People left behind in economic recovery, Kenny admits

Great mystery of recovery is that ‘no one feels it’, says Greencore chief Patrick Coveney

 Taoiseach Enda Kenny has said not all sectors of Irish society are feeling the benefits of the economic recovery. Photograph: Collins

Taoiseach Enda Kenny has said not all sectors of Irish society are feeling the benefits of the economic recovery. Photograph: Collins

 

Latest polls are showing more than 60 per cent of respondents want a change of government, while Taoiseach Enda Kenny has admitted not everyone is feeling the benefits of economic recovery.

Former Fine Gael TD Alan Shatter added to the FG party leader’s woes on the second full day of election campaigning by saying the Taoiseach had “encouraged” him to resign during the Garda malpractice controversy.

Meanwhile, Sinn Féin leader Gerry Adam accused all three major political parties of “cooking the books” in figures he claimed did not add up in their manifestos.

The day began with the Taoiseach admitting not everyone was feeling the benefit of the economic recovery.

‘Much better shape’

However, he said the “country was in a much better shape” than when he took office in 2011, and that Fine Gael would “keep the recovery going”.

“If we’re going to have the public services we want, we need to have a thriving economy,” he said.

Mr Kenny’s comments to RTÉ’s Morning Ireland came after Patrick Coveney, chief executive of food firm Greencore and brother of Minister for Agriculture Simon Coveney, said many people are not feeling the recovery, and questioned the Government’s success on the economic turnaround.

Speaking at a conference in Cork, Patrick Coveney said the “great mystery” of the recovery is that “no one feels it”.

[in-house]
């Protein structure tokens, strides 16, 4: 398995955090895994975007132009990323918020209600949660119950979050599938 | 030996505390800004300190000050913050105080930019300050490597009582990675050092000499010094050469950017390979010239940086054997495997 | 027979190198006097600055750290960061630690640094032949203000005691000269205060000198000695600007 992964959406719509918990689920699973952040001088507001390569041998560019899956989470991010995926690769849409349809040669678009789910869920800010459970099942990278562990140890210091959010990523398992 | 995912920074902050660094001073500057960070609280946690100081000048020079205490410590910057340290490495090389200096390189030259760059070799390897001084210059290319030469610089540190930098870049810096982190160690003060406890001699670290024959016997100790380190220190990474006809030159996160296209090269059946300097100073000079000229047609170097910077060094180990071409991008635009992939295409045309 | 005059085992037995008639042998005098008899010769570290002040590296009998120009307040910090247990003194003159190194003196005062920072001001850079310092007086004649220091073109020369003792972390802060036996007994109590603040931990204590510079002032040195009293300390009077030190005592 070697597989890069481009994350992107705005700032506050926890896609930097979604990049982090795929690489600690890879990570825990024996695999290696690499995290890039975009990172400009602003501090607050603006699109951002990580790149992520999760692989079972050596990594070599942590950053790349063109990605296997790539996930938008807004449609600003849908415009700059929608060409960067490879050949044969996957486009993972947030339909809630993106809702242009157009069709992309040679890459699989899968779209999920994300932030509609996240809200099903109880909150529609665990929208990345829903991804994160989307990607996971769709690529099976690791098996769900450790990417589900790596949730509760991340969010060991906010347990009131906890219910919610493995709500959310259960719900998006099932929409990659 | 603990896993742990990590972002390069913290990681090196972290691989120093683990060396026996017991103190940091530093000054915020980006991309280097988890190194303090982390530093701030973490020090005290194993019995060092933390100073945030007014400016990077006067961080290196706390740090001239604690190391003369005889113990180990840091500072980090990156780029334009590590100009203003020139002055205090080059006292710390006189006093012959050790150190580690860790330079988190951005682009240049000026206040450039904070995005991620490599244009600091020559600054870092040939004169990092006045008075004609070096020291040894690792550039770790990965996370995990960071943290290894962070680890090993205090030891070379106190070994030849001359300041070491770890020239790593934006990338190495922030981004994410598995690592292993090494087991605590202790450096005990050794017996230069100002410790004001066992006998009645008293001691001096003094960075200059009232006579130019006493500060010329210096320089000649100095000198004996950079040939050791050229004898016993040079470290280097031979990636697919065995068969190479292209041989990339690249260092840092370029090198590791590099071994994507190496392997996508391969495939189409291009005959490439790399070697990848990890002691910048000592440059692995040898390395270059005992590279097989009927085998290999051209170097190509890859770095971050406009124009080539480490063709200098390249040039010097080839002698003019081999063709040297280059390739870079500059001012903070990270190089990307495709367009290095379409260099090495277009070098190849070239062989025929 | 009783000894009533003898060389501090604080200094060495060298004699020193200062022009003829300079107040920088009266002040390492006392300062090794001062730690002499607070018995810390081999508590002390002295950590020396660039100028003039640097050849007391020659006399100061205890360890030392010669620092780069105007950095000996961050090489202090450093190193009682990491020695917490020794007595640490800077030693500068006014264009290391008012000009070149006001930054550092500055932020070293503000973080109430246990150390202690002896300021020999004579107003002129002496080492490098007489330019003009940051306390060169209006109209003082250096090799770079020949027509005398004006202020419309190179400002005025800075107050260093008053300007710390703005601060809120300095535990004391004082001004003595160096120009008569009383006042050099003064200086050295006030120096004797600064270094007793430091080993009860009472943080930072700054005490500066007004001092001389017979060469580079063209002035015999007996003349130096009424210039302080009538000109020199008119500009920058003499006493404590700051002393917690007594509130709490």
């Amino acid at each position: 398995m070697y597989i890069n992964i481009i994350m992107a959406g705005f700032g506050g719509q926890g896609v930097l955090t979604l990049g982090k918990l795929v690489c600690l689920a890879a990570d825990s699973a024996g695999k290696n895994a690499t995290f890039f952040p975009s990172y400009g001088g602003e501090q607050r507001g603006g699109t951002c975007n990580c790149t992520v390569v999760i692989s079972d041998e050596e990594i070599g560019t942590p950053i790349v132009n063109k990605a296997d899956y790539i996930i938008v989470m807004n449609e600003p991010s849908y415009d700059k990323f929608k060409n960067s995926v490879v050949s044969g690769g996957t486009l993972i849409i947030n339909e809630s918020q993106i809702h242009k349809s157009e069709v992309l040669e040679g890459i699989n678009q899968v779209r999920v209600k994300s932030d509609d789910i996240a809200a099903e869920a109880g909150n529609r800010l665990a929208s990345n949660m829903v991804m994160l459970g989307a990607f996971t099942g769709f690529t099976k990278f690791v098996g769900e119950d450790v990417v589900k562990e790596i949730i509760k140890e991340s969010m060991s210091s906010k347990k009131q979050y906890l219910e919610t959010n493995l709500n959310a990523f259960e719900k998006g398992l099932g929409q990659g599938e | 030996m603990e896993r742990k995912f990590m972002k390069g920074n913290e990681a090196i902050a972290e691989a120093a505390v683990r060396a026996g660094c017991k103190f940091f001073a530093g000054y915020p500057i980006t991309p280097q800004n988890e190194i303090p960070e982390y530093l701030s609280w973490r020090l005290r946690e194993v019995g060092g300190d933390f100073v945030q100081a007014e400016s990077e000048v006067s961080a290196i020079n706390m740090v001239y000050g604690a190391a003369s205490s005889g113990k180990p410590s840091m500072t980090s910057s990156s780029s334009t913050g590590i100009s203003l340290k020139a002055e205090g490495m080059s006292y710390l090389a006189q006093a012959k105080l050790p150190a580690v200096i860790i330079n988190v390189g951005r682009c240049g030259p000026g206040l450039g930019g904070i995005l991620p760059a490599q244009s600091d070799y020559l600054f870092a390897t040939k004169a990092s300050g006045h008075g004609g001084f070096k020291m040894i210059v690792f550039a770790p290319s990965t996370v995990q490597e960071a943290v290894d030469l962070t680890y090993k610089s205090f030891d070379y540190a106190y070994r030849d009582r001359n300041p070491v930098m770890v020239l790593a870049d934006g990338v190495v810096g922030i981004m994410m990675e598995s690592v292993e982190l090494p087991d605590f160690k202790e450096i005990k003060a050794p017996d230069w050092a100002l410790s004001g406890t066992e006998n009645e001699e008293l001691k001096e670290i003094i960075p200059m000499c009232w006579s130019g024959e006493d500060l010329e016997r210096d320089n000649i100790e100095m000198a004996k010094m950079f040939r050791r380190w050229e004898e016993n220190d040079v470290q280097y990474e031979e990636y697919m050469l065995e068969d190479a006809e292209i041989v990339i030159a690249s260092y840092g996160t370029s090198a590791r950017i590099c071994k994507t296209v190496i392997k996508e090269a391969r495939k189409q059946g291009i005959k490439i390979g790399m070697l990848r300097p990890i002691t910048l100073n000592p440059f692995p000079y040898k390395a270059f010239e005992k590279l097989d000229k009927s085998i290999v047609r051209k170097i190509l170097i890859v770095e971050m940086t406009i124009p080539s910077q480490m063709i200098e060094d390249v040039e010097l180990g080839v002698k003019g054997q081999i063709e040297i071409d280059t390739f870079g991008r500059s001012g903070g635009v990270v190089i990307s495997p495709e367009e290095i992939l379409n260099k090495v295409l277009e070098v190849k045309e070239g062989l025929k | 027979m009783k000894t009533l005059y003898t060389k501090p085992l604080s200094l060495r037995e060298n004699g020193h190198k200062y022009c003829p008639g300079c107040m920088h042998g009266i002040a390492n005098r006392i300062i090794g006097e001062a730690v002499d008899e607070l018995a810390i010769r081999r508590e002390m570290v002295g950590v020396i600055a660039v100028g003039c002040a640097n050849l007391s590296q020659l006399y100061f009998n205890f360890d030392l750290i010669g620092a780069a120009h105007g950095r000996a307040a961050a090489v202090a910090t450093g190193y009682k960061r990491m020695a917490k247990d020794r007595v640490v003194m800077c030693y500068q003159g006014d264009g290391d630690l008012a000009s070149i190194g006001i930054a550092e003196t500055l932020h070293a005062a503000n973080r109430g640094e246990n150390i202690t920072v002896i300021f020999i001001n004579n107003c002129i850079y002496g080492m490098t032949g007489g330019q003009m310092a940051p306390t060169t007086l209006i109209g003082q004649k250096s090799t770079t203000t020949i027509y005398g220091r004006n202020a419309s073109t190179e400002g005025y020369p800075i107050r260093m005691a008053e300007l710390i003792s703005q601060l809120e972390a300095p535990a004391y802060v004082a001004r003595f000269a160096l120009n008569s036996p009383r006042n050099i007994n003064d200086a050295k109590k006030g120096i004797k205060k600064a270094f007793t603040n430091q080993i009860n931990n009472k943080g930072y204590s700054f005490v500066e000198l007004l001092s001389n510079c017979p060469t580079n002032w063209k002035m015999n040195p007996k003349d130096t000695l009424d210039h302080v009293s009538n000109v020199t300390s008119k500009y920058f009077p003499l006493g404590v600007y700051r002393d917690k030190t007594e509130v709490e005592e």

The businessman said many people had been left behind as the recovery was not being felt evenly across all sectors of society.

Later during the day, Sinn Féin formally launched its election campaign at the Royal Irish Academy in Dublin.

Party leader Gerry Adams said three other major parties had miscalculated the amount of money that would be available in the next government term.

“They’ve been caught out cooking the books. Fine Gael, Labour and Fianna Fáil should withdraw their manifestos, they’re based on a lie,” he said.

Mr Adams said nobody should be afraid of a government led by his party.

The Social Democrats also launched their campaign and pledged to reduce the cost of living for families, including the cost of childcare.

Co-leader Catherine Murphy said the party strategy is to leave all coalition options open.

“We’re certainly not going to be a mudguard for anyone,” she said.

Ms Murphy said the party wanted to put “more money back into people’s pockets and we want do it in a very different way, a very even way” through reduced costs and reform.

Labour and Renua were also launching their campaigns on Friday.

‘Encouraged’ to resign

Former Minister for Justice Alan Shatter said the Taoiseach had “encouraged him to resign” from his position in 2014 after the finding of the Guerin report into Garda malpractice.

Mr Shatter said he had had a number of reasons for resigning, including the “media frenzy” and concern for colleagues running in local elections around that time.

“It seemed it did not matter if I told the truth or not about issues, it was never-ending,” he said.

“Quite clearly the Taoiseach had his own perspective on these things. If I could put it simply, he encouraged me to resign in the circumstances as they arose. That is the simple reality and fact.”

As campaigning forges ahead, the latest poll figures do not look too encouraging for the Coalition.

The latest Irish Times/Ipsos MRBI opinion poll shows 63 per cent of votes want to see a change of government, with 30 per cent saying they would like to see the Coalition re-elected.

Huge variation

There was a huge variation across the party spectrum, with 84 per cent of Fine Gael supporters wanting to see the Government re-elected but only 57 per cent of Labour voters wanting it to continue.

Supporters of Opposition parties and Independents wanted to see a change.

There was a significant difference in class terms, with a majority of those in the AB category wanting the Government to be re-elected.